In Scene I Septimus five times calls the world "unchristian." Near the close of the play he declares that "the Christian era has come to an end" and that the players are attacked because they serve the Unicorn, the symbol of the imagination. The poet sees that, the old era passing, the Unicorn, "the new Adam," is "both an image and beast." The man of the new era will be able to realize the potentialities of his Self and his Antithetical Self; he will be able to integrate his mystical and corporal duality. But people in the main hate the freedom promised by imaginative flight, preferring to settle for the social roles they know.
By taking the role of Noah's wife, Nona accepts the transcendent reality perceived by the poet. In rejecting the same role, the player queen refuses the temptation and attraction of her opposite. (Yeats' logic is brilliant: Decima's motivation springs naturally out of the dynamics of the play since she feels a genuine antipathy for Septimus, the image-maker.) She finds her Anti-self in the role of the Queen. Nevertheless, Decima is probably the play's most complex character. In becoming the Queen she has become her Anti-self, it is true; but she picks up the mask of Noah's sister and speaks through it to the players at the end, thus uniting herself to them in the New Era. What this means, apparently, is that the personality vacillates and that it is possible to flash between states. It is as if one could exist simultaneously as the Self and the Antithetical Self.
Soon, no doubt, the player queen must drop one role or the other. Yeats' system seems to provide no way to sustain this kind of realized bifurcation in the present order. Although such deft balancing may be a happily sought consummation, the New Era has been born only in the poet's mind: the play-within-the-play never comes off. As Septimus says to the Stage Manager, the Unicorn's "unborn children are but images; we merely play with images."
Eugene O'Neill possessed in great measure that faculty Jacques Maritain called creative intuition. Thus, while he was obviously sophisticated about theories of depth psychology, he became understandably piqued when critics charged that he relied heavily on psychoanalytic theory in his work:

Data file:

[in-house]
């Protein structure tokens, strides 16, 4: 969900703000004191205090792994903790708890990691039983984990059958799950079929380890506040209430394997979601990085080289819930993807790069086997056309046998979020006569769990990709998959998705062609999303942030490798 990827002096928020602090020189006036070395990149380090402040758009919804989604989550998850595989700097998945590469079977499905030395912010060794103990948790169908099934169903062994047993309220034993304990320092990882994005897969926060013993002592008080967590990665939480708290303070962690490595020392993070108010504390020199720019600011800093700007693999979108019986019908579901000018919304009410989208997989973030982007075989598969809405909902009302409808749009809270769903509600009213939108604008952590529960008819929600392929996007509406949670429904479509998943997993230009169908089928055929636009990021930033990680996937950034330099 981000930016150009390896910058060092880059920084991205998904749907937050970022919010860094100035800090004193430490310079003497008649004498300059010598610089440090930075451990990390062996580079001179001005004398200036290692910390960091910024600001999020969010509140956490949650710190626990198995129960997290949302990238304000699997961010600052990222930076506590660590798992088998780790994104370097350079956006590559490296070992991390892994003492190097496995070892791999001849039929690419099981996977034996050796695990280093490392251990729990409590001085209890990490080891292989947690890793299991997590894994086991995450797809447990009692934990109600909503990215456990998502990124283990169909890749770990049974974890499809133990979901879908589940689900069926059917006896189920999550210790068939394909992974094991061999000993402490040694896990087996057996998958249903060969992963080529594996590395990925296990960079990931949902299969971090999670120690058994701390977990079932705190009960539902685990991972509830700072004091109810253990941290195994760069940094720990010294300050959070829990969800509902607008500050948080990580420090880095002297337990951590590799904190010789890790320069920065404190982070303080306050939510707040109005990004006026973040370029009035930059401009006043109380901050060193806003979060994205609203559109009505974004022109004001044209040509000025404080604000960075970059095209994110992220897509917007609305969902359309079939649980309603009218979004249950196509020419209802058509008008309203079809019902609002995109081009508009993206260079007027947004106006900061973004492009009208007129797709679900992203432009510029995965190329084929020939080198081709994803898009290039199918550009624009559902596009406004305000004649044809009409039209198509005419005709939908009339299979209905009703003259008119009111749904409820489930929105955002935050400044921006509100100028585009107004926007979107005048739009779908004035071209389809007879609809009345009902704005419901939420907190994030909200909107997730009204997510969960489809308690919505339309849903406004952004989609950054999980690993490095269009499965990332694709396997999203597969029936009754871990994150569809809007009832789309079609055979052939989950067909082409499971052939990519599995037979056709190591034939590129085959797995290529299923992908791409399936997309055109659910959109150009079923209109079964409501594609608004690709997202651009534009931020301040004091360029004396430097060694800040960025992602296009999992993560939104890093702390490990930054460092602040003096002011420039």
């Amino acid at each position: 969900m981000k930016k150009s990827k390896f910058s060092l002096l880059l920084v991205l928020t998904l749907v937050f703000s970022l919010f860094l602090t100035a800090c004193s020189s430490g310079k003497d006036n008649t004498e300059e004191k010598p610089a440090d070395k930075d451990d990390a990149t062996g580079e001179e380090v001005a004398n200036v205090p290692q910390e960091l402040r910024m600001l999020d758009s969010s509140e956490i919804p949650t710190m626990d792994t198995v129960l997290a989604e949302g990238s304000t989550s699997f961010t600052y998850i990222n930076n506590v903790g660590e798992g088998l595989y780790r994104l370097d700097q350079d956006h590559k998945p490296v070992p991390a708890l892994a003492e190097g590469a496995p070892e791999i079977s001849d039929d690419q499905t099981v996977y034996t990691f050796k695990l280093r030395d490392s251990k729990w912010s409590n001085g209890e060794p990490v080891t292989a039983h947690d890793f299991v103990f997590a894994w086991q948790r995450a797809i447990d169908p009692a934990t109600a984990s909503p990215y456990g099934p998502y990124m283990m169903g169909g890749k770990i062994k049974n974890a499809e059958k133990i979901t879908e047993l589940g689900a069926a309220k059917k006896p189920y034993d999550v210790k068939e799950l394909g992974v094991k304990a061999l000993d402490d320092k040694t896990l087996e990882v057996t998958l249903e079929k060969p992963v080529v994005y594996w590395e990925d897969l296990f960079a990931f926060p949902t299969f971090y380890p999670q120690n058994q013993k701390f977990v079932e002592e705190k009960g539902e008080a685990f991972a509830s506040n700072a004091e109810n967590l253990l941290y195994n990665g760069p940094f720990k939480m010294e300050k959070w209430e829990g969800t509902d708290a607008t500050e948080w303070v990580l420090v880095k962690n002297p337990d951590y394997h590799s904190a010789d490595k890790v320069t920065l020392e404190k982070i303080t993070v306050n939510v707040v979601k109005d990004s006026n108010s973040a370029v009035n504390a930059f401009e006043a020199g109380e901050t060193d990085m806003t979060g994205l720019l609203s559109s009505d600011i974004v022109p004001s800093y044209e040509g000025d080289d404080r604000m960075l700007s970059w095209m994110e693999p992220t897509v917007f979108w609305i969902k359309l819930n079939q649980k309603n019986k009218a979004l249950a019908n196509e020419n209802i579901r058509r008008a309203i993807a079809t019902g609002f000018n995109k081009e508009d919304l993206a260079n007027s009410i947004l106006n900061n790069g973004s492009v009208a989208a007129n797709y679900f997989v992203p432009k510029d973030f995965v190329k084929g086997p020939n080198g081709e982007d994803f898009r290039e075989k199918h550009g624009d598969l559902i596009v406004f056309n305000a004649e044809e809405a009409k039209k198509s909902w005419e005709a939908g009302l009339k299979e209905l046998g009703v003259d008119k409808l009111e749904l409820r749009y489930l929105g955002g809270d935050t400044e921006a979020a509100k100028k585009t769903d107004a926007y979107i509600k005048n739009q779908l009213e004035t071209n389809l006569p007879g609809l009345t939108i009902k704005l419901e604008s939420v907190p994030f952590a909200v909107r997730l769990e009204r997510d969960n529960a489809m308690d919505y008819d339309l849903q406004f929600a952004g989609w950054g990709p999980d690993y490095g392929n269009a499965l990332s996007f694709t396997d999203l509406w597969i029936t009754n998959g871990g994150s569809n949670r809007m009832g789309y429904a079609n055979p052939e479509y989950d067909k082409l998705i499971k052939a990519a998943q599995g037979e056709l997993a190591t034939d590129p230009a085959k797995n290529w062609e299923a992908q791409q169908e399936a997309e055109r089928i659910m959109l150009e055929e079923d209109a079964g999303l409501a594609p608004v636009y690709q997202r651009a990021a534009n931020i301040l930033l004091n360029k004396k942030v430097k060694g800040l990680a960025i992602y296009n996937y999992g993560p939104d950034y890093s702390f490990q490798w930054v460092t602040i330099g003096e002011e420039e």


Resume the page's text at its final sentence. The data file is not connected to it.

He would not have denied that a knowledge of Jung's psychological archetype makes possible a more intelligent reading of The Great God Brown. The persona provides the individual with both a defence structure and an accommodation to the world's demands. That defence protects his inner, vulnerable self (animus/anima) as he is forced to conform outwardly to the values and norms of his society. To the extent that knowledge of these dynamics was becoming commonplace, O'Neill felt that audiences would welcome his experiments:
The play's protagonist, Dion Anthony, discovers early that the philistine world hates the truly creative spirit. Therefore, his ascetic nature is forced underground and, like Thomas Wolfe's Eugene Gant, he learns "to project mechanically, before the world, an acceptable counterfeit of himself which would protect him from intrusion." The Billy Browns, respectable but dead of spirit, assign him a role in the nation of business and polite barbarism. Brown, whose name is legion, will paralyse the soul of the artist just as he has anaesthetized his own. Even as a boy of seventeen, Dion faces not so much a problem of knowing his true identity as of establishing that identity:
Like the other major characters, Dion is equipped with a mask, his counterfeit. His greatest need is that Margaret will accept him for what he loves in himself. But she cannot love Dion's strength: "I love you with all my soul! Love me! Why can't you love me, Margaret?" She wishes instead to be his mother: "my little boy—my baby." When he unmasks, exposing his vulnerable self to her, Dion discovers that she does not know him. To win her acceptance, then, he puts on the mask once more. This action foreshadows the endless masking and unmasking and symbolic role-changing that so wearies the soul and effects a devastating spiritual attrition. Because he loves her, he accepts her terms. Ironically, however, in accepting this unnatural relationship, Dion takes a first step that will lead him away from her.